As video games become more of a mainstream and profitable form of entertainment, the opportunity for creators to draw in talent from not only Hollywood but the recording industry becomes bigger. While the trend with big budget games as of late seems to lean towards big orchestral scores that mimic the bombast of those found in summer blockbusters, some choose to license popular music instead, which benefits record labels with added exposure as well as drawing in much needed publicity from a wider audience.
Though often this manifests in cases like Grand Theft Auto or EA Sports titles by simply littering the game with a swath of moderately recognizable tracks wholesale, some games manage to use the concept to not only accentuate specific the moments but in some instances define the entire experience.
Spec-Ops: The Line
A lot has been said about the artistic merits of Spec-Ops. Although I find it debatable as to how successful the game is at conveying its lofty themes, its strength is in how it sets up memorable moments in visually stunning locations. During the trek through storm ravaged Dubai, an eccentric DJ occasionally plays music over the speaker system, songs that are very deliberate and resonate with the themes of the game. The experience of hunkering down behind cover in a ruined TV studio with crazy people shooting at you while psychedelica blares over the sound system was one of the most interesting experiences I’ve had with a shooter, especially without stopping the action for story reasons.
It’s rare for a military shooter to really have something to say; it’s even rarer for one to do so without spouting exposition at the player constantly.
Most people would probably say that the first Borderlands opened with an extremely memorable piece of licensed music (Cage the Elephant’s “Ain’t No Rest For The Wicked”), which really set a high bar for the sequel to match. Not only did Gearbox manage to put together one hell of an energetic opener that topped the original’s, they did so with a song that nailed the surprisingly layered and thematically dense story underneath the surface.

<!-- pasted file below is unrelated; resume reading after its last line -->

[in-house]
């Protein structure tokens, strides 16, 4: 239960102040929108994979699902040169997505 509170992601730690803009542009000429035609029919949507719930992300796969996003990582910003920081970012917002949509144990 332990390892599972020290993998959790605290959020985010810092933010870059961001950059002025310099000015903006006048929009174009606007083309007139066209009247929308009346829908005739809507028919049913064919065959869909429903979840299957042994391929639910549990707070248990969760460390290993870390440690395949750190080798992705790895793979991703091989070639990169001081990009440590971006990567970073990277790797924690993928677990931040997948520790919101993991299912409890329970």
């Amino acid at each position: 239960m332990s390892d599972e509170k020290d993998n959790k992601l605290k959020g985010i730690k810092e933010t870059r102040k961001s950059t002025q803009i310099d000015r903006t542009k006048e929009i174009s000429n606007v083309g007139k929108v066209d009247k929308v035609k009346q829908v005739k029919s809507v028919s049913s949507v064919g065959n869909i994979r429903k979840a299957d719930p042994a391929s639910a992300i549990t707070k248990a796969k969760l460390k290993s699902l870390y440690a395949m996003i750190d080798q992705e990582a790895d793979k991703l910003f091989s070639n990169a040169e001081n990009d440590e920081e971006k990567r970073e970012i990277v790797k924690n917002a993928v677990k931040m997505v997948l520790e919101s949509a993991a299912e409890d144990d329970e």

Many tend to write off the franchise as merely silly and addictive, but this game managed to slip a lot of stuff in about identity, running from your problems, and moral relativity. These themes are encapsulated by the use of The Heavy’s “Short Change Hero,” the song’s relevance becoming all the more apparent the further into the game you get.
Pandemic’s swansong is a tragic and flawed one, though props should be given for it’s ambition. Set in a colorless noir vision of Nazi occupied France, the player’s goal is to help the French resistance while simultaneously tracking down the killer of the protagonist’s best friend. Borrowing many mechanics from Grand Theft Auto (somewhat unsuccessfully), The Saboteur ends up mostly a mess to play through, and the story doesn’t exactly knock it out of the park to compensate. It does, however, provide some stirring moments artistically, and you could see where the potential for something great existed.
The moment that sticks with me above all others is at the end of the main campaign, when the protagonist makes a slow descent up the Eiffel Tower to finally confront his friend’s killer. Every soldier stationed to guard the inner sanctum is dead or suicidal. The entire journey up, piano music can be heard faintly. Right before reaching the endpoint, the player comes across a bar where the piano player sits, slowly belting away with what little life he has left.
The piece of music is an instrumental version of Nina Simone’s “Feeling Good,” the soulful Big Band song used in the promotional videos for the game.
The song’s inclusion in this particular moment is incredibly haunting and elevates the otherwise anticlimactic ending to something truly memorable. It’s a case of a small artistic decision having a profound impact on the experience.
While this might seem like a bit of an obvious choice for those who’ve finished the game, I would be remiss to leave it off the list simply because it is a recent release. Ken Levine and Irrational Games created a game lauded for its daring storytelling abilities, and the carefully selected pieces of pop music make a big impact on many important moments in the game.
Every instance where musically familiar pops up in the game is a powerful one, but perhaps the most effective is a soulful rendition of Creedence Clearwater Revival’s “Fortunate Son” belted out by a member of the working class revolutionary group, the Vox Populi.
“Fortunate Son” not only echoes the themes of the game, but also draws the player into the world of Columbia with something eerily familiar. On top of that, there are threads laid out for those who are attentive to justify such anachronism. The idea of licensing pop music is actually a plot point revealed via voxophones, something rarely (if ever) done in media at all, let alone in video games.
This list only scratches the surface on how licensed music is used to complement, or in some cases define, gameplay experiences. We can only hope that as the medium evolves and gains social traction, we’ll continue to see the trend toward the use of licensed music expand.